Tesla may be learning how to not shoot itself in the foot, Aston Martin really needs the DBX crossover to work out, Volvo’s autonomous trucks are starting to generate revenue, and China car sales continue to slip. All that and more in the Morning Shift for Wednesday, July 10, 2019.
In yet another allegedly “leaked” email from Tesla management to staff, Automotive President of Tesla Jerome Guillen promised a strong increase in output at the company’s Fremont factory, Automotive News:
Tesla is getting ready to increase electric-vehicle production, according to an internal email, after achieving record deliveries in the second quarter.
The company is “making preparations” to raise output at its plant in Fremont, California, Tesla’s automotive president, Jerome Guillen, said in an email to employees on Tuesday. “While we can’t be too specific in this email, I know you will be delighted with the upcoming developments.’
After an abysmal first quarter, Tesla saved itself and its plummeting stock price with a record-setting production output in the second quarter of this year. It’s no coincidence that it’s now promising even stronger production capacity and performance going into the third quarter, considering its share value has dropped 31 percent so far this year, as Autonews reports.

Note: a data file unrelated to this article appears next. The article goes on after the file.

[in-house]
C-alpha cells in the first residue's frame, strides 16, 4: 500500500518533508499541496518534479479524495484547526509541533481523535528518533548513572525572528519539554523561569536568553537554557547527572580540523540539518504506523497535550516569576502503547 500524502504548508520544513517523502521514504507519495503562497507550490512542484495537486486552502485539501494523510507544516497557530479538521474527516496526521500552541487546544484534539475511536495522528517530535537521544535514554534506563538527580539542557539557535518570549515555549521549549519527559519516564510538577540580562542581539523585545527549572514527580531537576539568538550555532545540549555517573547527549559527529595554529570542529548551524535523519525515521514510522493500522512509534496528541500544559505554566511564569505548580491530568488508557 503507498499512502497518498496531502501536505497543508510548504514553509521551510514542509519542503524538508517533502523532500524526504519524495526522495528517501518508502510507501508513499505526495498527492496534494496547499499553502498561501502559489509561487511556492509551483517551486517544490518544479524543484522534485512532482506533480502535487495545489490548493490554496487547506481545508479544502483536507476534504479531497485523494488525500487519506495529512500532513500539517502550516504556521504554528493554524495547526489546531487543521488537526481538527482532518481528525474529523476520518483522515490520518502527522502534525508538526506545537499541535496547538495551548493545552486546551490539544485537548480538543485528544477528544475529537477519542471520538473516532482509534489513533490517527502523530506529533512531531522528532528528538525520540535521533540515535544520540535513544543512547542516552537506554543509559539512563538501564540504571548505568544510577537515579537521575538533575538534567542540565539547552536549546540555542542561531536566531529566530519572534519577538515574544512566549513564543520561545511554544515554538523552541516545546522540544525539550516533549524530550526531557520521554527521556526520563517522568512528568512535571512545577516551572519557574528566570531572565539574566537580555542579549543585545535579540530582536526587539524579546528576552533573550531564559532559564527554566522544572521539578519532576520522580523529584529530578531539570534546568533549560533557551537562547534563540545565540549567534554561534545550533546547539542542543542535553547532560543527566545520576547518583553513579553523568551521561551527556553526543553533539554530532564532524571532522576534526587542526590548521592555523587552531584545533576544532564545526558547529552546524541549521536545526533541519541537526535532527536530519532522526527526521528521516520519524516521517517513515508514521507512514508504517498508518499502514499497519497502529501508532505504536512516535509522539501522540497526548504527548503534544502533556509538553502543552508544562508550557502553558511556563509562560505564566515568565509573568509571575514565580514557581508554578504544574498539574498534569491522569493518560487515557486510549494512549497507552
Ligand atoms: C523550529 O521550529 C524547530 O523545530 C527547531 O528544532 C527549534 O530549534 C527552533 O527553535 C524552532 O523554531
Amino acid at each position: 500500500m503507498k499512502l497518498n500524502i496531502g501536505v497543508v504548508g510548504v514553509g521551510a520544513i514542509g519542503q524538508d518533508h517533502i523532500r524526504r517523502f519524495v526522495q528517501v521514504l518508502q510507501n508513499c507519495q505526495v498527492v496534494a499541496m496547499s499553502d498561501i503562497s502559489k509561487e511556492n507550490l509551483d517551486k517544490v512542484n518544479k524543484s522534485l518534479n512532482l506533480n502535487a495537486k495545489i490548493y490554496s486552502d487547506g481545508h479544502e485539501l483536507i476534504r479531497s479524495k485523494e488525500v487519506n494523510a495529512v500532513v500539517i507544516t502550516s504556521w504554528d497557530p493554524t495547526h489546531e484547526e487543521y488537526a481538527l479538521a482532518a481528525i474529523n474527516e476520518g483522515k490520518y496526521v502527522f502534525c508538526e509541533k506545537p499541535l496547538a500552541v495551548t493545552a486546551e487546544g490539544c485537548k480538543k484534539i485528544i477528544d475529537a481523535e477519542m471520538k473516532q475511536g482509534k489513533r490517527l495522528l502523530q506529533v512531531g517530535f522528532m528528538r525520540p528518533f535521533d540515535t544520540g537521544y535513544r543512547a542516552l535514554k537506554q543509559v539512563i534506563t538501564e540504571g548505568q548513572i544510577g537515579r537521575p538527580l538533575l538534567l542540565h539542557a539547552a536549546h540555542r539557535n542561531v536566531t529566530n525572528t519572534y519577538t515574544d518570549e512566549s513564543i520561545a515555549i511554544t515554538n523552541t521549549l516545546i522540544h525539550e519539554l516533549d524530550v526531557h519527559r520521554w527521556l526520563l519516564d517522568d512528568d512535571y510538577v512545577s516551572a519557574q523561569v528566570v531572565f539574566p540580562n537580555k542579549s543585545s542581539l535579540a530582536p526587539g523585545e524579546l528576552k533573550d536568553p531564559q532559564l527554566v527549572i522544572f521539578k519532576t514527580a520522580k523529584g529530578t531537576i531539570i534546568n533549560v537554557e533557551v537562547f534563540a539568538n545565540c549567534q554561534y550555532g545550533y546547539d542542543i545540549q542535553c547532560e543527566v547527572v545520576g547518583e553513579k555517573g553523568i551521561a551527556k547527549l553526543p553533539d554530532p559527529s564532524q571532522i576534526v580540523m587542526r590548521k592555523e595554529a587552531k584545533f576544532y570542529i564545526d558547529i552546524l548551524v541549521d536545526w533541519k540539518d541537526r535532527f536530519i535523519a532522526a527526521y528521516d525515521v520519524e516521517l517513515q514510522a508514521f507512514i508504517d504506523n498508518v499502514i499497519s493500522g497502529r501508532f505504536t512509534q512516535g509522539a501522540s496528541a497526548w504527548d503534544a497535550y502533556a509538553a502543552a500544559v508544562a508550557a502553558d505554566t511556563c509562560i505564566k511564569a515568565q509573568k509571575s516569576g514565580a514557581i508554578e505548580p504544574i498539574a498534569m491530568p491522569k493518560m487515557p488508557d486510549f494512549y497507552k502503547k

But the vague language of Guillen’s email is noteworthy in itself, as it shows the company is maybe finally learning not to release specific figures or estimates that box them in when it comes time to release actual results. Instead, the nature of the “leak” is that things are going to get better (are you listening, investors?), without giving anything tangible that can be measured and weaponized against Tesla later.
We always pick on Tesla and Elon Musk for how much they overpromise, so this is an improvement. But the whole “leaked” email to boost expectations practice, which has suddenly become a regular thing this year, is becoming nearly as silly.
We are years away from giving autonomous shipping trucks free rein on public roads, but companies like Volvo have to find a way to develop a return on their massive investments into the technology as soon as possible.